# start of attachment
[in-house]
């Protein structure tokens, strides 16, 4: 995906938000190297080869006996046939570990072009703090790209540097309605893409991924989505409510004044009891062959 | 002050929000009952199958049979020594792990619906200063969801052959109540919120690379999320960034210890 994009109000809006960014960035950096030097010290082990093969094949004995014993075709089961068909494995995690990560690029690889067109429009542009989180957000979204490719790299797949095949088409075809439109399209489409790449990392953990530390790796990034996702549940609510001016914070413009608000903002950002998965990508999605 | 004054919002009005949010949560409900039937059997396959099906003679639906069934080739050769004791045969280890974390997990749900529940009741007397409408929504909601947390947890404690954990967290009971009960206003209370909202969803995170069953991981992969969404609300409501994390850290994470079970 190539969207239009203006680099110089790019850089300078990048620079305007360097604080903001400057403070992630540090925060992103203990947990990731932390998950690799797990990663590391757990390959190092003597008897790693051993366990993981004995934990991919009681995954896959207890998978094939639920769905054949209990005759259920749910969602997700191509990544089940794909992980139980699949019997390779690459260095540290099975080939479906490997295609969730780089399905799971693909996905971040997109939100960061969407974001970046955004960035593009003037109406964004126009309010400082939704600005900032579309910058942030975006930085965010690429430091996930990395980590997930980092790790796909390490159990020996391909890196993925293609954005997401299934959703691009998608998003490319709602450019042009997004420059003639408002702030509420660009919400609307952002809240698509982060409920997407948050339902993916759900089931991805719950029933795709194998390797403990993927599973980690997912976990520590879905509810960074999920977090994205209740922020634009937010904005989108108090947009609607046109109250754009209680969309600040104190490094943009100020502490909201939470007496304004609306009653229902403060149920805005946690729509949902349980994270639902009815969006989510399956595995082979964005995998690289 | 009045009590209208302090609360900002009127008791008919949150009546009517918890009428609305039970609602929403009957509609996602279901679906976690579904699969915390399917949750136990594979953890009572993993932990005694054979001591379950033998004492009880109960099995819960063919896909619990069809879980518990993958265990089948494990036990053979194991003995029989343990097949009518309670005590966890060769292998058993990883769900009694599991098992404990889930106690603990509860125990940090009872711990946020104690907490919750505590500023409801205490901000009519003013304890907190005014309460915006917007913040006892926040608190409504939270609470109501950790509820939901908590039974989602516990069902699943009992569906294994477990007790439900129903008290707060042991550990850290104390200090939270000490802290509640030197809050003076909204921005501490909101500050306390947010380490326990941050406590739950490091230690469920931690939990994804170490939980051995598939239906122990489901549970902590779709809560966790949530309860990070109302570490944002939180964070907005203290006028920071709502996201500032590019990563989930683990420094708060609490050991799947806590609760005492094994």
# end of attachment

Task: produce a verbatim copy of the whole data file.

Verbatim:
[in-house]
């Protein structure tokens, strides 16, 4: 995906938000190297080869006996046939570990072009703090790209540097309605893409991924989505409510004044009891062959 | 002050929000009952199958049979020594792990619906200063969801052959109540919120690379999320960034210890 994009109000809006960014960035950096030097010290082990093969094949004995014993075709089961068909494995995690990560690029690889067109429009542009989180957000979204490719790299797949095949088409075809439109399209489409790449990392953990530390790796990034996702549940609510001016914070413009608000903002950002998965990508999605 | 004054919002009005949010949560409900039937059997396959099906003679639906069934080739050769004791045969280890974390997990749900529940009741007397409408929504909601947390947890404690954990967290009971009960206003209370909202969803995170069953991981992969969404609300409501994390850290994470079970 190539969207239009203006680099110089790019850089300078990048620079305007360097604080903001400057403070992630540090925060992103203990947990990731932390998950690799797990990663590391757990390959190092003597008897790693051993366990993981004995934990991919009681995954896959207890998978094939639920769905054949209990005759259920749910969602997700191509990544089940794909992980139980699949019997390779690459260095540290099975080939479906490997295609969730780089399905799971693909996905971040997109939100960061969407974001970046955004960035593009003037109406964004126009309010400082939704600005900032579309910058942030975006930085965010690429430091996930990395980590997930980092790790796909390490159990020996391909890196993925293609954005997401299934959703691009998608998003490319709602450019042009997004420059003639408002702030509420660009919400609307952002809240698509982060409920997407948050339902993916759900089931991805719950029933795709194998390797403990993927599973980690997912976990520590879905509810960074999920977090994205209740922020634009937010904005989108108090947009609607046109109250754009209680969309600040104190490094943009100020502490909201939470007496304004609306009653229902403060149920805005946690729509949902349980994270639902009815969006989510399956595995082979964005995998690289 | 009045009590209208302090609360900002009127008791008919949150009546009517918890009428609305039970609602929403009957509609996602279901679906976690579904699969915390399917949750136990594979953890009572993993932990005694054979001591379950033998004492009880109960099995819960063919896909619990069809879980518990993958265990089948494990036990053979194991003995029989343990097949009518309670005590966890060769292998058993990883769900009694599991098992404990889930106690603990509860125990940090009872711990946020104690907490919750505590500023409801205490901000009519003013304890907190005014309460915006917007913040006892926040608190409504939270609470109501950790509820939901908590039974989602516990069902699943009992569906294994477990007790439900129903008290707060042991550990850290104390200090939270000490802290509640030197809050003076909204921005501490909101500050306390947010380490326990941050406590739950490091230690469920931690939990994804170490939980051995598939239906122990489901549970902590779709809560966790949530309860990070109302570490944002939180964070907005203290006028920071709502996201500032590019990563989930683990420094708060609490050991799947806590609760005492094994």